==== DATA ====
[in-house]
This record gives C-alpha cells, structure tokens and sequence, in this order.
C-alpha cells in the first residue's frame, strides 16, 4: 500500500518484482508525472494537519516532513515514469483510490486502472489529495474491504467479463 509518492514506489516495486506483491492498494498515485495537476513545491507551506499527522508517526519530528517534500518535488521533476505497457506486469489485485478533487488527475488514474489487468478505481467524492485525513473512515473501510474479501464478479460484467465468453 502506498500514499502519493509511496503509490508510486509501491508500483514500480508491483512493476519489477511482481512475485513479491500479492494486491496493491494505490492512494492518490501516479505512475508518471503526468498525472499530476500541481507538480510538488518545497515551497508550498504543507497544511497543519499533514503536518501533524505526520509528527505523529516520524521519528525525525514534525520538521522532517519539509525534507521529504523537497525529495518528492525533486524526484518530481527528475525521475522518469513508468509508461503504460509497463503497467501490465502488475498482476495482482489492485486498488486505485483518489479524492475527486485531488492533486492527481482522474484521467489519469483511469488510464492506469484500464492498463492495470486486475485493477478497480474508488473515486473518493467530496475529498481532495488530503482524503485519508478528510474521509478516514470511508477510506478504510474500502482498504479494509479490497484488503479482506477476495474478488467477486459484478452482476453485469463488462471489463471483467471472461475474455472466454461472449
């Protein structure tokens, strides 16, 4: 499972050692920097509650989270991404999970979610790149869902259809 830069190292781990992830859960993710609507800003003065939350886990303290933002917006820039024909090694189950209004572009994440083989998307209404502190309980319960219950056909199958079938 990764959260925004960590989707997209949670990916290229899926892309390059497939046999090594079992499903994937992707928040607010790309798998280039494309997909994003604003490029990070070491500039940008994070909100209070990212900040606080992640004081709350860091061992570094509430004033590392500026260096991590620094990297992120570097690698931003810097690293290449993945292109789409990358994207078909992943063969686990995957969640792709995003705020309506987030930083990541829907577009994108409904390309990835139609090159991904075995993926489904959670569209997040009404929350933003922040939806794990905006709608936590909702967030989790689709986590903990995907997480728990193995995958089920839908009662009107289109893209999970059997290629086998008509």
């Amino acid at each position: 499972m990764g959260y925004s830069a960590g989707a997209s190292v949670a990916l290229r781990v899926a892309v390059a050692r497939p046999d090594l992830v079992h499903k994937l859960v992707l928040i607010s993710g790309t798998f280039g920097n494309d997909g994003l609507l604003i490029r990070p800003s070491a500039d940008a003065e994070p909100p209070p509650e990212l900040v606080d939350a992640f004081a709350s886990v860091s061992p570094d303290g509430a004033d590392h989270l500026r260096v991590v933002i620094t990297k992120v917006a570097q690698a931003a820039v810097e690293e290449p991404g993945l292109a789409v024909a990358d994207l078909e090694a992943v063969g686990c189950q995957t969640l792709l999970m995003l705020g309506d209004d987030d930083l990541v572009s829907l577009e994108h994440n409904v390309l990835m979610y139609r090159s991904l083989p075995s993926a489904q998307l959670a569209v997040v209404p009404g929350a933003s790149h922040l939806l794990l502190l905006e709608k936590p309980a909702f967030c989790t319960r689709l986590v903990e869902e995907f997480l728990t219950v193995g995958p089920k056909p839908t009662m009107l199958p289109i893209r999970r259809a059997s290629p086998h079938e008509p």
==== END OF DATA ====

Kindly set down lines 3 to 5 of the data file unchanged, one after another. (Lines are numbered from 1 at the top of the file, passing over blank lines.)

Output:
C-alpha cells in the first residue's frame, strides 16, 4: 500500500518484482508525472494537519516532513515514469483510490486502472489529495474491504467479463 509518492514506489516495486506483491492498494498515485495537476513545491507551506499527522508517526519530528517534500518535488521533476505497457506486469489485485478533487488527475488514474489487468478505481467524492485525513473512515473501510474479501464478479460484467465468453 502506498500514499502519493509511496503509490508510486509501491508500483514500480508491483512493476519489477511482481512475485513479491500479492494486491496493491494505490492512494492518490501516479505512475508518471503526468498525472499530476500541481507538480510538488518545497515551497508550498504543507497544511497543519499533514503536518501533524505526520509528527505523529516520524521519528525525525514534525520538521522532517519539509525534507521529504523537497525529495518528492525533486524526484518530481527528475525521475522518469513508468509508461503504460509497463503497467501490465502488475498482476495482482489492485486498488486505485483518489479524492475527486485531488492533486492527481482522474484521467489519469483511469488510464492506469484500464492498463492495470486486475485493477478497480474508488473515486473518493467530496475529498481532495488530503482524503485519508478528510474521509478516514470511508477510506478504510474500502482498504479494509479490497484488503479482506477476495474478488467477486459484478452482476453485469463488462471489463471483467471472461475474455472466454461472449
């Protein structure tokens, strides 16, 4: 499972050692920097509650989270991404999970979610790149869902259809 830069190292781990992830859960993710609507800003003065939350886990303290933002917006820039024909090694189950209004572009994440083989998307209404502190309980319960219950056909199958079938 990764959260925004960590989707997209949670990916290229899926892309390059497939046999090594079992499903994937992707928040607010790309798998280039494309997909994003604003490029990070070491500039940008994070909100209070990212900040606080992640004081709350860091061992570094509430004033590392500026260096991590620094990297992120570097690698931003810097690293290449993945292109789409990358994207078909992943063969686990995957969640792709995003705020309506987030930083990541829907577009994108409904390309990835139609090159991904075995993926489904959670569209997040009404929350933003922040939806794990905006709608936590909702967030989790689709986590903990995907997480728990193995995958089920839908009662009107289109893209999970059997290629086998008509």
């Amino acid at each position: 499972m990764g959260y925004s830069a960590g989707a997209s190292v949670a990916l290229r781990v899926a892309v390059a050692r497939p046999d090594l992830v079992h499903k994937l859960v992707l928040i607010s993710g790309t798998f280039g920097n494309d997909g994003l609507l604003i490029r990070p800003s070491a500039d940008a003065e994070p909100p209070p509650e990212l900040v606080d939350a992640f004081a709350s886990v860091s061992p570094d303290g509430a004033d590392h989270l500026r260096v991590v933002i620094t990297k992120v917006a570097q690698a931003a820039v810097e690293e290449p991404g993945l292109a789409v024909a990358d994207l078909e090694a992943v063969g686990c189950q995957t969640l792709l999970m995003l705020g309506d209004d987030d930083l990541v572009s829907l577009e994108h994440n409904v390309l990835m979610y139609r090159s991904l083989p075995s993926a489904q998307l959670a569209v997040v209404p009404g929350a933003s790149h922040l939806l794990l502190l905006e709608k936590p309980a909702f967030c989790t319960r689709l986590v903990e869902e995907f997480l728990t219950v193995g995958p089920k056909p839908t009662m009107l199958p289109i893209r999970r259809a059997s290629p086998h079938e008509p």